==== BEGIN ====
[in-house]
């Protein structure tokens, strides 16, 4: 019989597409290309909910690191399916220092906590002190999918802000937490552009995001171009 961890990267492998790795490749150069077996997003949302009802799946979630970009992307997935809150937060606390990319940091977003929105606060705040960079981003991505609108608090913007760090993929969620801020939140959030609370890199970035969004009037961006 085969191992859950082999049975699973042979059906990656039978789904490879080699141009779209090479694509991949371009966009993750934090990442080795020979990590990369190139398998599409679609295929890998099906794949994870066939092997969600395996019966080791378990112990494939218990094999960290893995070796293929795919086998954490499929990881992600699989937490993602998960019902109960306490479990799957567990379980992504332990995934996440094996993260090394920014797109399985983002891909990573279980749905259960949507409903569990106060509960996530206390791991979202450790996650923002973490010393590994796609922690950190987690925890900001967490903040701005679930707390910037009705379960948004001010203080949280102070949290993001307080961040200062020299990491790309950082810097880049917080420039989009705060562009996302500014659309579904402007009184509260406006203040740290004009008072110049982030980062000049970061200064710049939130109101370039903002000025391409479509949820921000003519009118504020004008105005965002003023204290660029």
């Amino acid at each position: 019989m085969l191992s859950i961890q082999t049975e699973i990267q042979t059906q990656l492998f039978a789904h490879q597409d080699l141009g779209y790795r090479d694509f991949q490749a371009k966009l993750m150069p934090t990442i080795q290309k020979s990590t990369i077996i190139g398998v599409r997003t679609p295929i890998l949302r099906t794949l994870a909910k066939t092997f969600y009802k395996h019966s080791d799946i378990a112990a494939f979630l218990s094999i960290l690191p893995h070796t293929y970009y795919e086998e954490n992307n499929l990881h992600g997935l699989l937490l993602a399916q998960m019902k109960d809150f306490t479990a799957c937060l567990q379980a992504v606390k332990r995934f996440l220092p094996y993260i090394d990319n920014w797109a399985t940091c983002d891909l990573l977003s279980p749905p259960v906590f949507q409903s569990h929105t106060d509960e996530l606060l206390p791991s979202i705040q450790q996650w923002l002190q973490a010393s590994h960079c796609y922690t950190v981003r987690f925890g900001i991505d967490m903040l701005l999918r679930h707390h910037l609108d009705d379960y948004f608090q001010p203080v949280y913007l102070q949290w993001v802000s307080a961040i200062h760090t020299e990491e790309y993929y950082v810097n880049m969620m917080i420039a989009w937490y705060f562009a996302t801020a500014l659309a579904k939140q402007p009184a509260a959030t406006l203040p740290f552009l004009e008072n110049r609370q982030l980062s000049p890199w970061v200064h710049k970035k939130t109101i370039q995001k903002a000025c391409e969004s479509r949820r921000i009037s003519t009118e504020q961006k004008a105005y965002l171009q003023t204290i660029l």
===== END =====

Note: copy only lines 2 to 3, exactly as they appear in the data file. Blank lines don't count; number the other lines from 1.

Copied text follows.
């Protein structure tokens, strides 16, 4: 019989597409290309909910690191399916220092906590002190999918802000937490552009995001171009 961890990267492998790795490749150069077996997003949302009802799946979630970009992307997935809150937060606390990319940091977003929105606060705040960079981003991505609108608090913007760090993929969620801020939140959030609370890199970035969004009037961006 085969191992859950082999049975699973042979059906990656039978789904490879080699141009779209090479694509991949371009966009993750934090990442080795020979990590990369190139398998599409679609295929890998099906794949994870066939092997969600395996019966080791378990112990494939218990094999960290893995070796293929795919086998954490499929990881992600699989937490993602998960019902109960306490479990799957567990379980992504332990995934996440094996993260090394920014797109399985983002891909990573279980749905259960949507409903569990106060509960996530206390791991979202450790996650923002973490010393590994796609922690950190987690925890900001967490903040701005679930707390910037009705379960948004001010203080949280102070949290993001307080961040200062020299990491790309950082810097880049917080420039989009705060562009996302500014659309579904402007009184509260406006203040740290004009008072110049982030980062000049970061200064710049939130109101370039903002000025391409479509949820921000003519009118504020004008105005965002003023204290660029």
């Amino acid at each position: 019989m085969l191992s859950i961890q082999t049975e699973i990267q042979t059906q990656l492998f039978a789904h490879q597409d080699l141009g779209y790795r090479d694509f991949q490749a371009k966009l993750m150069p934090t990442i080795q290309k020979s990590t990369i077996i190139g398998v599409r997003t679609p295929i890998l949302r099906t794949l994870a909910k066939t092997f969600y009802k395996h019966s080791d799946i378990a112990a494939f979630l218990s094999i960290l690191p893995h070796t293929y970009y795919e086998e954490n992307n499929l990881h992600g997935l699989l937490l993602a399916q998960m019902k109960d809150f306490t479990a799957c937060l567990q379980a992504v606390k332990r995934f996440l220092p094996y993260i090394d990319n920014w797109a399985t940091c983002d891909l990573l977003s279980p749905p259960v906590f949507q409903s569990h929105t106060d509960e996530l606060l206390p791991s979202i705040q450790q996650w923002l002190q973490a010393s590994h960079c796609y922690t950190v981003r987690f925890g900001i991505d967490m903040l701005l999918r679930h707390h910037l609108d009705d379960y948004f608090q001010p203080v949280y913007l102070q949290w993001v802000s307080a961040i200062h760090t020299e990491e790309y993929y950082v810097n880049m969620m917080i420039a989009w937490y705060f562009a996302t801020a500014l659309a579904k939140q402007p009184a509260a959030t406006l203040p740290f552009l004009e008072n110049r609370q982030l980062s000049p890199w970061v200064h710049k970035k939130t109101i370039q995001k903002a000025c391409e969004s479509r949820r921000i009037s003519t009118e504020q961006k004008a105005y965002l171009q003023t204290i660029l």